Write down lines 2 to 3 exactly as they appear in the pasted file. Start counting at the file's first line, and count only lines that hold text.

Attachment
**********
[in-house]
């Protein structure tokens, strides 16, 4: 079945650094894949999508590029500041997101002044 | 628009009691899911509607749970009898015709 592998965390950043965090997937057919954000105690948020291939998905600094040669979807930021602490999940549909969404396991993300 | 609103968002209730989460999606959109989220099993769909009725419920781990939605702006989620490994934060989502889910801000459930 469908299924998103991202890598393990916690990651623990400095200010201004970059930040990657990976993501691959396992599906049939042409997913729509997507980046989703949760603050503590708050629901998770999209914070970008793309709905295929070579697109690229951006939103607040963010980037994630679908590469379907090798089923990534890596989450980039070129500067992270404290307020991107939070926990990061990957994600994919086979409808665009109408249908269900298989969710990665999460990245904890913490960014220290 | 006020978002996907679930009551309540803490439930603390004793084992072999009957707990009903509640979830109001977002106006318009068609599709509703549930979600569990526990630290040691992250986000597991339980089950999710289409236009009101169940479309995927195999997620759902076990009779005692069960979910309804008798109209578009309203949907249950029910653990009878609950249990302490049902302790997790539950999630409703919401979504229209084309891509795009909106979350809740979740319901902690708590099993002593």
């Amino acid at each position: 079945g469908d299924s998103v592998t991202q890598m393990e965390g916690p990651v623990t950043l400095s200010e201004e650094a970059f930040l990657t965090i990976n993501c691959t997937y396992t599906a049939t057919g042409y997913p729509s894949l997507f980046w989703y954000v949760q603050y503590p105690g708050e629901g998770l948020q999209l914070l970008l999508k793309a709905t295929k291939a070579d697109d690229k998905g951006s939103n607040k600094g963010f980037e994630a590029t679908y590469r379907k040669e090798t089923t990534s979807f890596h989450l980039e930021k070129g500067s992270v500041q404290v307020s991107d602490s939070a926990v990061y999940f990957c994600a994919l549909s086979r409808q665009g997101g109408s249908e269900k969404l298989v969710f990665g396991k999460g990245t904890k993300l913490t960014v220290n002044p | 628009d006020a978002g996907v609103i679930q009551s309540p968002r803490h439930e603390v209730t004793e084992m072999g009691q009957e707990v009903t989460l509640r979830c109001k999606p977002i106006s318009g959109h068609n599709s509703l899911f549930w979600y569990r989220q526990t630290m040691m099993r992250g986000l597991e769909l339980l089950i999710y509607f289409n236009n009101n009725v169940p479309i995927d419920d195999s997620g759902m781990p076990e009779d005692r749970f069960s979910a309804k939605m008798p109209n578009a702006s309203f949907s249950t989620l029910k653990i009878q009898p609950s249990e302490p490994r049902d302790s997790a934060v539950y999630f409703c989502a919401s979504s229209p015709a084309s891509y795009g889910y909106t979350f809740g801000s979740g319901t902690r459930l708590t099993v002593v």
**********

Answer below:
């Protein structure tokens, strides 16, 4: 079945650094894949999508590029500041997101002044 | 628009009691899911509607749970009898015709 592998965390950043965090997937057919954000105690948020291939998905600094040669979807930021602490999940549909969404396991993300 | 609103968002209730989460999606959109989220099993769909009725419920781990939605702006989620490994934060989502889910801000459930 469908299924998103991202890598393990916690990651623990400095200010201004970059930040990657990976993501691959396992599906049939042409997913729509997507980046989703949760603050503590708050629901998770999209914070970008793309709905295929070579697109690229951006939103607040963010980037994630679908590469379907090798089923990534890596989450980039070129500067992270404290307020991107939070926990990061990957994600994919086979409808665009109408249908269900298989969710990665999460990245904890913490960014220290 | 006020978002996907679930009551309540803490439930603390004793084992072999009957707990009903509640979830109001977002106006318009068609599709509703549930979600569990526990630290040691992250986000597991339980089950999710289409236009009101169940479309995927195999997620759902076990009779005692069960979910309804008798109209578009309203949907249950029910653990009878609950249990302490049902302790997790539950999630409703919401979504229209084309891509795009909106979350809740979740319901902690708590099993002593």
């Amino acid at each position: 079945g469908d299924s998103v592998t991202q890598m393990e965390g916690p990651v623990t950043l400095s200010e201004e650094a970059f930040l990657t965090i990976n993501c691959t997937y396992t599906a049939t057919g042409y997913p729509s894949l997507f980046w989703y954000v949760q603050y503590p105690g708050e629901g998770l948020q999209l914070l970008l999508k793309a709905t295929k291939a070579d697109d690229k998905g951006s939103n607040k600094g963010f980037e994630a590029t679908y590469r379907k040669e090798t089923t990534s979807f890596h989450l980039e930021k070129g500067s992270v500041q404290v307020s991107d602490s939070a926990v990061y999940f990957c994600a994919l549909s086979r409808q665009g997101g109408s249908e269900k969404l298989v969710f990665g396991k999460g990245t904890k993300l913490t960014v220290n002044p | 628009d006020a978002g996907v609103i679930q009551s309540p968002r803490h439930e603390v209730t004793e084992m072999g009691q009957e707990v009903t989460l509640r979830c109001k999606p977002i106006s318009g959109h068609n599709s509703l899911f549930w979600y569990r989220q526990t630290m040691m099993r992250g986000l597991e769909l339980l089950i999710y509607f289409n236009n009101n009725v169940p479309i995927d419920d195999s997620g759902m781990p076990e009779d005692r749970f069960s979910a309804k939605m008798p109209n578009a702006s309203f949907s249950t989620l029910k653990i009878q009898p609950s249990e302490p490994r049902d302790s997790a934060v539950y999630f409703c989502a919401s979504s229209p015709a084309s891509y795009g889910y909106t979350f809740g801000s979740g319901t902690r459930l708590t099993v002593v």